Truth be told, I’ve never been a Led Zeppelin fan…something about that dude’s voice. But Robert Plant undeniably sits atop the Mt. Olympus of “Rock Gods.” Led Zeppelin sits there as well. Zep was as big as it gets growing up and, like ‘em or not, they achieved a stature that few bands can ever hope to attain. The press wasn’t particularly kind to them in their day, which seemingly only enhanced the mystery, mystique and allure of the band. So I felt, given the band’s well-documented appetite for hedonism, debauchery and excess, hearing these tales from Plant’s perspective would simply provide a good read.
Led Zeppelin fans should note, as Robert Plant; A Life states, that his career in that band takes up less than half the book. Plant acknowledges, “I was a young man when Zeppelin finished. I thought I was washed up (at 32).” Bitten early by the blues bug, we get young Rob growing up and diving headlong into performing at the tender age of 13, forming musical relationships over the years that would last to this day. We get the highs, lows and the in-betweens of his solo career, reaching a peak with his groundbreaking record with Alison Krauss, Raising Sand (where we’re also clued in to the origins of that record’s title) and the misfires and successes in following it up.
It is Led Zeppelin, however, that defines Plant, who in full-bloom, was “pushing my chest out, pursing my lips and throwing my hair back like some West Midlands giraffe.” The band gelled quickly, growing into a powerful unit that particularly shook up the West Coast, where the “audiences and musicians were so fucking blasé,” according to tour manager Richard Cole, “that when Zeppelin got there it was like a rocket being shot up their arses.” (In fact, Cole supplies some of the best parts in the book.) Ironically, Los Angeles, particularly the infamous “Riot House,” would become the band’s second home.
The problem is that we don’t hear enough from Robert Plant directly and little to nothing about those sensationalistic, famously bacchanalian exploits as well as the tragedies that led to the demise of Led Zeppelin — and therein lays my main criticism of the book. It’s a fairly glowing portrait and makes the Led Zeppelin front-man extremely likeable from all angles – but key moments of the dark side of Led Zeppelin are too-easily glossed over. The famous “mud shark” incident isn’t even mentioned and Plant’s numerous conquests are written off as “Robert always had a way with women,” “his libido seemingly unchecked,” as he “strutted through many a young girl’s fantasy.” Really? How…Shakespearean. And that’s about as salacious as it gets for the focal point of rock and roll’s most hedonistic group, save one infamous meeting with the Plaster Casters which is recounted in detail, although, again, not from Plant.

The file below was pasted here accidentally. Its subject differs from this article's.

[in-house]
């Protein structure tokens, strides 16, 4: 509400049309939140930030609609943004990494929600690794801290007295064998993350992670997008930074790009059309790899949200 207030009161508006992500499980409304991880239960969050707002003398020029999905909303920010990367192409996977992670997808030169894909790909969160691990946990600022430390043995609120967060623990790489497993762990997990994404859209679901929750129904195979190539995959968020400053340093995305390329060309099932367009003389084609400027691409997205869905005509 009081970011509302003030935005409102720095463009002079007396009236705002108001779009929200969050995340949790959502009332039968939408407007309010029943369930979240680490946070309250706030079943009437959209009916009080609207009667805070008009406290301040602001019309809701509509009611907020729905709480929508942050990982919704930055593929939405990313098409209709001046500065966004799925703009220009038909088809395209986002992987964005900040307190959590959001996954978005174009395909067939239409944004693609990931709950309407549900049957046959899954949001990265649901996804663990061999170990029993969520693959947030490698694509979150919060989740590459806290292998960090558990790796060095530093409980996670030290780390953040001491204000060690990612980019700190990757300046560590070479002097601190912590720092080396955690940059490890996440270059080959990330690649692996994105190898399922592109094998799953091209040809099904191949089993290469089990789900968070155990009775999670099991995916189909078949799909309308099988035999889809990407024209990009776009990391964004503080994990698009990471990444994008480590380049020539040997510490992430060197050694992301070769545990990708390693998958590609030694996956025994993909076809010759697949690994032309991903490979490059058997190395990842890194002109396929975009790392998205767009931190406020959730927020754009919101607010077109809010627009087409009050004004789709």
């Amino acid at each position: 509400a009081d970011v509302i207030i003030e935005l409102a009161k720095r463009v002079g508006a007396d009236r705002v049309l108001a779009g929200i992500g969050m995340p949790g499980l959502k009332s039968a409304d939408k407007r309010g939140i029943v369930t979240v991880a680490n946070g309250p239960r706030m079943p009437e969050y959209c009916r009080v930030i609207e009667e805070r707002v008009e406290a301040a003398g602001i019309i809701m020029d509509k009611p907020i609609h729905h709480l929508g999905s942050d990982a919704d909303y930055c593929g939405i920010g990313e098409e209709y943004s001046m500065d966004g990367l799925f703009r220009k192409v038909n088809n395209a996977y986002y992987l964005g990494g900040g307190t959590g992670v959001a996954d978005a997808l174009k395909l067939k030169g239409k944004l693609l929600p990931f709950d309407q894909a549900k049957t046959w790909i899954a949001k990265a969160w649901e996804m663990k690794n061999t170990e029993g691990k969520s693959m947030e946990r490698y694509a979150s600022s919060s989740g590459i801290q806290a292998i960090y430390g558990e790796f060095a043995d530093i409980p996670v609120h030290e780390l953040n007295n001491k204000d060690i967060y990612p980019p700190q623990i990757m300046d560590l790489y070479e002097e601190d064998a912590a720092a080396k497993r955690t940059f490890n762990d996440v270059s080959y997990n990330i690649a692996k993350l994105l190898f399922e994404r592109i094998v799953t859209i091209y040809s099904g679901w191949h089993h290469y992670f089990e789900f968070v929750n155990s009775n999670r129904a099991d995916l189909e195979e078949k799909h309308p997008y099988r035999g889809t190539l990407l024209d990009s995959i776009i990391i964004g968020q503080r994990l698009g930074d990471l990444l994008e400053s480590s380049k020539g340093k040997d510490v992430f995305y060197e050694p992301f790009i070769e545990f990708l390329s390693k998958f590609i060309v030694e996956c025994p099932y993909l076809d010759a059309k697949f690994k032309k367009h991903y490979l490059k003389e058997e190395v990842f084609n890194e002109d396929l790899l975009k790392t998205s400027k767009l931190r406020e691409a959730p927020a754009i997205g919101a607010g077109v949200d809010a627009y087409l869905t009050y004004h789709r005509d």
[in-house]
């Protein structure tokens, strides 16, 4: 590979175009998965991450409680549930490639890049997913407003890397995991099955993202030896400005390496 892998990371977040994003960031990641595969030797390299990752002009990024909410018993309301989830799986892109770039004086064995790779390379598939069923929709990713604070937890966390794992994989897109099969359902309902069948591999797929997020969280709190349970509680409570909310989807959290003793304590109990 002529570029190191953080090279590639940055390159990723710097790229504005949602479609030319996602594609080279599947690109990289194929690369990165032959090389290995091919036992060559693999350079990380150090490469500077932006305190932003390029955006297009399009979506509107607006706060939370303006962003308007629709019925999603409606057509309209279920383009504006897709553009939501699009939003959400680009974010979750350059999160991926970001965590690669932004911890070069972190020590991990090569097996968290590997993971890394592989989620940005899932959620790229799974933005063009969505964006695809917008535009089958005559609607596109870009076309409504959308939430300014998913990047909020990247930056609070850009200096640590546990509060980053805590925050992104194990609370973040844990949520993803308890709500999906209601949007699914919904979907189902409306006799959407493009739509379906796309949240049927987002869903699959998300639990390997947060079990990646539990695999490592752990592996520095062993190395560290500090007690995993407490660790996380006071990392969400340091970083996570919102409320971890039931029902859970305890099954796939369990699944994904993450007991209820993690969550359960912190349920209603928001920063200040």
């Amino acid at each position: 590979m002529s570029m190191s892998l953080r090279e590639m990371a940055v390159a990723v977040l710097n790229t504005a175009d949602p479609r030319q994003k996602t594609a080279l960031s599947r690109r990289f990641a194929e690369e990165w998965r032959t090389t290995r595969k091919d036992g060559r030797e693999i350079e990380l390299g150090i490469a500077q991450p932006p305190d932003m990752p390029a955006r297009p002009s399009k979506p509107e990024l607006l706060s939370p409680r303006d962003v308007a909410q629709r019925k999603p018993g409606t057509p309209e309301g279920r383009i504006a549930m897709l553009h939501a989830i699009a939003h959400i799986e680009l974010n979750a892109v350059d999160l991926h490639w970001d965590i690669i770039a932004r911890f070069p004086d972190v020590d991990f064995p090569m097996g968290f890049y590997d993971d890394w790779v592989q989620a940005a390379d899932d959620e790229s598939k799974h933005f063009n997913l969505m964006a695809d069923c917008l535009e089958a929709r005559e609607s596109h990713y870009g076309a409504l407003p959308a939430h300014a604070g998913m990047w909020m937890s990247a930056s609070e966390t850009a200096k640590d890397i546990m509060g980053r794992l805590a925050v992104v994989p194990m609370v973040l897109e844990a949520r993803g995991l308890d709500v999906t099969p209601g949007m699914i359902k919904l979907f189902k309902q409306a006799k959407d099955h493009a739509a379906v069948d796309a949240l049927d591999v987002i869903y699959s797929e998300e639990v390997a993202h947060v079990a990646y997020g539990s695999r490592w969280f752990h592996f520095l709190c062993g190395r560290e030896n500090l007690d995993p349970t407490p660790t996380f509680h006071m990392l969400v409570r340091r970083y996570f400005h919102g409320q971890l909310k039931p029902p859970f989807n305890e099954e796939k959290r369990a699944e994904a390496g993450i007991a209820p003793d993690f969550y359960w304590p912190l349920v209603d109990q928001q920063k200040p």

Yet the substance abuse problems of Richard Cole, Jimmy Page and John Bonham, amongst others, are much more freely discussed and detailed while Plant’s forays into the spoils of success are obliquely recounted. Maybe it’s best to read this book along with the legendary Hammer Of The Gods, and Richard Cole’s book Stairway to Heaven: Led Zeppelin Uncensored and imagine that the truth lies somewhere in the middle.
The absence of Plant’s voice is a shame, as he can be quite eloquent and insightful. The death of old mate John Bonham comes and goes in a page and a half or so, yet is heartbreakingly summed-up by Plant thusly: ”Bonzo saved me. And while he was saving me, he was losing himself.” That only made me want to hear more directly from him and unfortunately, things like the death of Plant’s young son Karac are recounted entirely through friends, although Plant’s remorse and guilt over the loss is returned to several times in the book.
Through it all, however, you get a definite sense of Plant; a true “seeker,” especially musically, and a hippie down to his core. He even references David Crosby’s “Almost Cut My Hair” at one point, talking about one of his more shorn solo looks. Those solo years are particularly well-represented and enlightening in the book and showcase Plant’s insatiable thirst for finding “new” music, no matter where it leads him or his career.
Given that, I was quite surprised to find at the end of the book that this is not an “authorized” bio and perhaps that explains why much of Plant’s input is referenced from interviews and conversations from years gone by. It’s not a bad book; in fact, it’s a damn good read. It just feels…a bit tidy, perhaps incomplete. It’s a Cliff Notes version of an epic tale. And Rock Gods simply aren’t this shiny and well-scrubbed.
Follow me on Twitter: @stevejreviews